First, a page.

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Last week we kicked-off our new graduation studio ‘Follow the money – Finance, Architecture and the City.’ In order to illustrate the complex entanglement between money and architecture, we showed our students a selection of case studies, amongst which the case of Residential Francisco Hernando in Seseña, a municipality in the Spanish region of Castilla-La Mancha, just 40 km south of Madrid.

Until the late ninety nineties, the area of Seseña was mainly used by its residents for coaxing grain and corn out of the dry earth. However, in the midst of the Spanish real estate boom, when the first new housing developments popped-up in the area, Seseña, for the first time, aspired to become a working-class dormitory town, targeting (young) professionals who could not afford Madrid’s housing prices.

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The idea for the development came from real estate tycoon Francisco Hernando also known as ‘Paco El Pocero’ (the Sewer man) – a self made millionaire, born into extreme poverty, who started his career by unblocking sewers, and likes to tell journalists that he didn’t have a proper shower until he was 22. (here a fascinating documentary by Cuatro). Hernando presented a plan to construct a small city, consisting of more than thirteen thousand affordable, but spacious apartments, in an area called El Quiñón, a five hundred acres piece of land just off the highway that runs from Madrid to Andalucía. He named the complex after himself – Residencial Francisco Hernando – and dedicated it to his family by constructing a giant bronze statue of his parents in the middle of the town and naming the main park after his wife “Maria Audena”.

02Francisco Hernando in tront of parents Statue

Development of the first apartments started in 2004, for which Hernando’s company Onde 2000 borrowed various billions from banks, amongst which the international bank Santander, and the local saving banks (in Spanish Caja): Caja de Ahorros del Mediterráneo (CAM) and Caja Castilla-La Mancha. Both cajas were, not entirely coincidental,  rescued by the Spanish central bank, a few years later. During the years that followed several dozen new apartment blocks, each eight or ten stories high, rose from the dust, and in September 2007, the less than half built complex was opened with a large party including a rock concert for around 5000 guests. A few months later, the Spanish economy started to crumble…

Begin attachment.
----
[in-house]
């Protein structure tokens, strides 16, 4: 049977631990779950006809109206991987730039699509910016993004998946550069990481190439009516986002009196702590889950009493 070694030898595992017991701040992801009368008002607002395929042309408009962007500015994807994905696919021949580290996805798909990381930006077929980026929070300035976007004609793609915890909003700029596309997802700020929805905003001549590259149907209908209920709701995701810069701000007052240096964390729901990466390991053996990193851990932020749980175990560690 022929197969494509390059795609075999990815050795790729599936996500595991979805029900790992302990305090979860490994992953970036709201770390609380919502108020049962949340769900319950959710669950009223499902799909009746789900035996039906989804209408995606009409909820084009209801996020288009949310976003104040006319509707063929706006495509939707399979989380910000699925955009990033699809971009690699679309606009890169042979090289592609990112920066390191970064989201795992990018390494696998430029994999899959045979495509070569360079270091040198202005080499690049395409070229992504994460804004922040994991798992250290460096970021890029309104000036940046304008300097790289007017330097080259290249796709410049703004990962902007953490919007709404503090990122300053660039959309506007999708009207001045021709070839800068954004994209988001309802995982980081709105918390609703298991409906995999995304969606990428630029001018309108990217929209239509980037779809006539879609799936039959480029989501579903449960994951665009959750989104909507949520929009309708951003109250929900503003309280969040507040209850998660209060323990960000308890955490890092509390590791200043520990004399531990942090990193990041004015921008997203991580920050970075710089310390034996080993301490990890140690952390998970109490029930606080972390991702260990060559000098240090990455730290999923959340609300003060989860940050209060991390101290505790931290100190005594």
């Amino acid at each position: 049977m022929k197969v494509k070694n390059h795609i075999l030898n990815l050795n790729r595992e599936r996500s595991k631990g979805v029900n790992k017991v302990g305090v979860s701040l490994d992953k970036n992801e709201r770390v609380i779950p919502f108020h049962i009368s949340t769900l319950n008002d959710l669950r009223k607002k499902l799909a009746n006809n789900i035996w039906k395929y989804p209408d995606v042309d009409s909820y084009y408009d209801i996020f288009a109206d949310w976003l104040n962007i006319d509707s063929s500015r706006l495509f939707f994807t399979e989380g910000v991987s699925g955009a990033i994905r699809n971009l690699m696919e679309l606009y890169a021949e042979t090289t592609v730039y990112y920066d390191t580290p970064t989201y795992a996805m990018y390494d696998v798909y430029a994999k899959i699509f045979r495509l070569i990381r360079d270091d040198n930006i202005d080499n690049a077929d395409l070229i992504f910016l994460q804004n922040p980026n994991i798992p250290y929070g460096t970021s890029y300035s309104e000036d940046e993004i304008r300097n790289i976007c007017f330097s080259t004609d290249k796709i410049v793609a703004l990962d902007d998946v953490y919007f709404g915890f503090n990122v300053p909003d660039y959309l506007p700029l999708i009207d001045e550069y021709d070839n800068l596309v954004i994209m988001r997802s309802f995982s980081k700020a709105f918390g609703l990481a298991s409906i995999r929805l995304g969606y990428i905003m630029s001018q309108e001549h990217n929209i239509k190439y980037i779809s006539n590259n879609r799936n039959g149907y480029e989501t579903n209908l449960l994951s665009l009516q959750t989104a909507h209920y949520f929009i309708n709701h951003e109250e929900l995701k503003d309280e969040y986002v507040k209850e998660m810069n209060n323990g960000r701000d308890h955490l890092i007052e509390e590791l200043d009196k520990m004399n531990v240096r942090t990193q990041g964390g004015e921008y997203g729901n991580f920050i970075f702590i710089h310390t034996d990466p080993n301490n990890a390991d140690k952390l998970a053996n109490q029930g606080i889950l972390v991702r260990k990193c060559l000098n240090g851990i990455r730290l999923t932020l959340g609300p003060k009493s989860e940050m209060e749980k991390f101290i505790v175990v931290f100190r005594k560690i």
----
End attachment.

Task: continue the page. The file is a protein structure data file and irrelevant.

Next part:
When the Spanish real estate bubble burst, as a result of increasing interest rates, only half of the complex was constructed and less than 2000 houses were actually sold. Due to insufficient funds of Onde 2000, the construction at Seseña was stopped and the banks seized various apartment blocks as a return on their investment.

Today the whole complex looks more or less deserted, planned shops and supermarkets are shuttered, the promised swimming pools are dry and the sporting fields browned over in the baking 40-degree summer heat. The apartments, which were selling for 221.000 euros in 2008, are now being sold by bank Sandander for below construction costs and are currently on the market for 65,000 euros.


This project is symbolic for many real estate developments in Spain during the period 1996-2008, when housing prices grew astonishingly, leading to extreme optimism, large urban developments and speculation. In this period, Spain constructed more houses than the UK, France and Germany together, while the construction sector accounted for a fifth of all jobs created. When the housing bubble popped in 2008, Spain became one of the worst affected countries. Across the country there are a million vacant dwellings like those at Seseña making it the core cause of the country’s economical crisis. In Seseña only few apartments were sold, most of them now uninhabited. The Spaniards that bought them with 100 percent mortgages, or as investments for their retirement, are in the impossible position to compete with banks to offload them for huge losses. As for Francisco Hernando, he tried to move his business to Equatorial Guinea a former Spanish colony in West Africa, and is now trying to hit ground in Saoedi-Arabië.


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Can we benefit from failure? Can dystopia be productive? Is there a future for architecture criticism? These and other questions will be asked during the event ‘Failed Architecture#10: Beyond Failure’ on Thursday 13 June, in Trouw/De Verdieping, Amsterdam.

The event is organized by the research platform Failed Architecture who have been exploring the dark sides of architecture and urbanism, from long neglected industrial ruins and abandoned new towns to Britain’s riot-torn neighbourhoods and the corporate takeover in sell-out-cities. For Thursday they invited speakers as Ole Bouman, Matthias Böttger and Darryl Chen to explore a wide range of perspectives on the possible successes of failure, the resilience of architecture and the architect’s responsibility in a ravaged world.

Integral part of the evening will also be a discussion on the role of architectural magazines, based on former Design as Politics student Jan Loerakker’s article The Day Architects Stopped Reading Newspapers, on how  presenting and scrutinizing architecture influences the way we think about cities.

The night will end with drinks and failed architecture music.